Comic Artists Direct is your direct connection to comic book artists worldwide. Gary Scott Beatty, illustration coloring, typography, typesetting, publication production, websites that communicate, writing, editing, proofreading. Where Gary Scott Beatty goes to study color. Promotion for your comic book. Gary Scott Beatty has created many logos over the years. Here is a sampler. Gary Scott Beatty's gallery page, from colors for Philip Xavier, Scott Rosema, Omega 7 and Rogue Satellite to original computer collages. Color can sell your book. Do you really want to trust your publication to inexperience> Gary Scott Beatty, more than computer coloring. Gary Scott Beatty's underground publication work in Free Lunch Magazine and the Madcity Music Mirror. The Wedding of Popeye and Olive, written by Peter David, drawn by Dave Garcia and Sam de la Rosa, cover pencilled by Tom Grummett, colored by Gary Scott Beatty. Gary Scott Beatty produces On the Shore magazine monthly. Here is a gallery of his eye-catching magazine covers.


In 1929, a walkon roll in the popular Thimble Theater newspaper comic strip lead to a lead roll and a place in comedy fiction history.

During the pre-Popeye decade of 1919 to 1928, a young Elzie Crisler Segar gathered a unique cast of characters for his Thimble Theatre newspaper strip. The brash Castor Oyl, his curious sister, Olive and their friend Ham Gravy kidded their way through strips in the slapstick style popular with other strips of the day, like Mutt and Jeff and the Katzenjammer Kids. Appearing in only a handful of newspapers owned by publisher William Randolph Hearst, Thimble Theatre drew a respectable audience in New York, Chicago, Boston, San Francisco and Los Angeles. E.C. Segar could make people laugh, but something was obviously missing - that spark of uniqueness that defined the extremely popular strips.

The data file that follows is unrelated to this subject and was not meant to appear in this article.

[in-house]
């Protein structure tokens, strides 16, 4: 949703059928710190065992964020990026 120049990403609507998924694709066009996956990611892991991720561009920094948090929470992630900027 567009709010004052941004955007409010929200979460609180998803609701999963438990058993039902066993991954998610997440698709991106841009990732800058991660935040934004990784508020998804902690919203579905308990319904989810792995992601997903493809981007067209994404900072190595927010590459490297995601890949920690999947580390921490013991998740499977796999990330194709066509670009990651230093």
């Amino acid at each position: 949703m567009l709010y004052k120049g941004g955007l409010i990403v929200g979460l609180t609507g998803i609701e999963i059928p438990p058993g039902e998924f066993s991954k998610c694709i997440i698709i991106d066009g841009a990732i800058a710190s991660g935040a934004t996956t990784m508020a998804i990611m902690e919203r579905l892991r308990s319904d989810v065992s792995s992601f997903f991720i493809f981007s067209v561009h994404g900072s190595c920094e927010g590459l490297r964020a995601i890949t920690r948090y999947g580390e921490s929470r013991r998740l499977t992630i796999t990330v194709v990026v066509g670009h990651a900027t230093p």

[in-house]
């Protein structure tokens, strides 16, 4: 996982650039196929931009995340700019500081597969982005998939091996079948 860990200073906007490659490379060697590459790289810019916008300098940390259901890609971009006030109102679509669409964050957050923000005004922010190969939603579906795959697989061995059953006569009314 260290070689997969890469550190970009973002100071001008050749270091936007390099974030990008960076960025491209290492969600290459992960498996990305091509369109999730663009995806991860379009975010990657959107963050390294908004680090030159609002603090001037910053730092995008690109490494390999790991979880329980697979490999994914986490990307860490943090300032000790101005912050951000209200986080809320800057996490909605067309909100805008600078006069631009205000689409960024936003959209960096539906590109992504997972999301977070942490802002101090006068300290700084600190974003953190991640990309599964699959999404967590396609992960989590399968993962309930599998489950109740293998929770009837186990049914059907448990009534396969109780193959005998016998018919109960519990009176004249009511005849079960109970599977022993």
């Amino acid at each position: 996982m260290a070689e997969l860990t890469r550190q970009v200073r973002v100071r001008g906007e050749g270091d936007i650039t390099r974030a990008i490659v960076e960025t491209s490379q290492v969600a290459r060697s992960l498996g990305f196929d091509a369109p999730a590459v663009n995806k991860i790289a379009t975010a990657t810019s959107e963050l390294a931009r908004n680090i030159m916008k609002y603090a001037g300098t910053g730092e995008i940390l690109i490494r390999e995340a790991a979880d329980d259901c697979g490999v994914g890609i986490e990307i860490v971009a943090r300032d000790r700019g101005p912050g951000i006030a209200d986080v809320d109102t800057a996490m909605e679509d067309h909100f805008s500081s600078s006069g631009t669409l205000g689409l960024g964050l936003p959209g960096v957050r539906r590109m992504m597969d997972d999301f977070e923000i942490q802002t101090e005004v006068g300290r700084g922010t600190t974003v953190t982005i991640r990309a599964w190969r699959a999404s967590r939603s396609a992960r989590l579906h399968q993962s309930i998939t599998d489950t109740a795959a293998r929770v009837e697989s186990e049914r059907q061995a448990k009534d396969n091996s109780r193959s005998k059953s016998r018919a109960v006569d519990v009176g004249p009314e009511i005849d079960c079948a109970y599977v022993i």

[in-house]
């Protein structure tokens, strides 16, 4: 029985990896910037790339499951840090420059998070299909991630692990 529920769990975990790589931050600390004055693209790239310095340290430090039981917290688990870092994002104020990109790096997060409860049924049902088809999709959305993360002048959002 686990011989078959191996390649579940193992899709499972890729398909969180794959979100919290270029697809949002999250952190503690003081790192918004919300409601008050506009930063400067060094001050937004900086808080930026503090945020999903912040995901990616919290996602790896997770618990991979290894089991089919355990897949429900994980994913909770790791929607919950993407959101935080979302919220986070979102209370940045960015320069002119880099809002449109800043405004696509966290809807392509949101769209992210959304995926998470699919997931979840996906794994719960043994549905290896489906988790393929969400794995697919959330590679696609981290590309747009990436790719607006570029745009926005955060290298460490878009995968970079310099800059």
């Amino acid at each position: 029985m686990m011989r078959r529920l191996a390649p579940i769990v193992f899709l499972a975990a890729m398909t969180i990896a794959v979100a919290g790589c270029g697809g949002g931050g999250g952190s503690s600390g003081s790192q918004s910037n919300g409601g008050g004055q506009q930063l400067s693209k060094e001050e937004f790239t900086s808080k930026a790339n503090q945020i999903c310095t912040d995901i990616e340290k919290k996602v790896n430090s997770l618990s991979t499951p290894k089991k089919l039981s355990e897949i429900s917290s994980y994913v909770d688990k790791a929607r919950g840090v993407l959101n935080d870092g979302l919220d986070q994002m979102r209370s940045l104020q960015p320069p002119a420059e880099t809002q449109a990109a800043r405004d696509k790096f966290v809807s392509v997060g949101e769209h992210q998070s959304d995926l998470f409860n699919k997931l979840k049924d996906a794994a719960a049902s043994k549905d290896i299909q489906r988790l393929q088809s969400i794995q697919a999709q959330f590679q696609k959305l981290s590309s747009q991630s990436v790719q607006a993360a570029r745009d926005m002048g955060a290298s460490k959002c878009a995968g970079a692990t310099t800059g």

Popeye appeared on the scene January 17, 1929 in an apparently temporary role as a grizzled sea dog hired by Castor and Ham to pilot a ship. Part of a larger Wiffle Hen saga, the strange talking new character took Castor, Ham and an Olive Oyl stowaway to Dice Island, where Castor thought to use the Wiffle Hen's magic powers to win at gambling. Popeye was no more than a sailor for weeks, and readers had no clue to this character's heroic possibilities.

Well into the story, after the gaming tables at Dice Island, on the trip back, Popeye's famed toughness, miraculous strength and, above all, heroic honor appear. Our hero is shot by dastardly Jack Snork, who seeks vengeance for the plunder of the casino. Yet, in being kind to the Whiffle Hen when all others ignored the bird and occasionally patting its head, Popeye discovered another magical property to the lowly hen - extraordinary strength and recuperative powers!

"Look, Popeye's rubbing the Whiffle for luck," said Castor.

"You can't be alive!" said and amazed Snort, "I shot you fifteen times!"

"Sixteen," said Popeye as Snort fired again. "A coupla bullets more or less ain't gonna stop me now, Snork. I'm after your neck!"

Several panels of the sailor's famous brawling followed. This weather worn character swaggering around the deck full of lead was the push Segar's strip needed. Soon non-Hearst newspapers were asking to take on the Thimble Theatre strip.

Hearst and his syndicate heads quickly realized they had a popular, marketable hero on their hands. With Hearst's urging, Segar reintroduced Popeye into the strip, making him the central figure of the cast. Within two years after Popeye's appearance, Thimble Theatre was found in nearly every large city in the country. With this new found popularity, Segar's talents soared, both as an artist and storyteller. From the introduction of Popeye to Segar's premature death at the drawing board from a spleen disorder in 1938, the public saw drawings more polished and narratives more grand than ever before in the strip.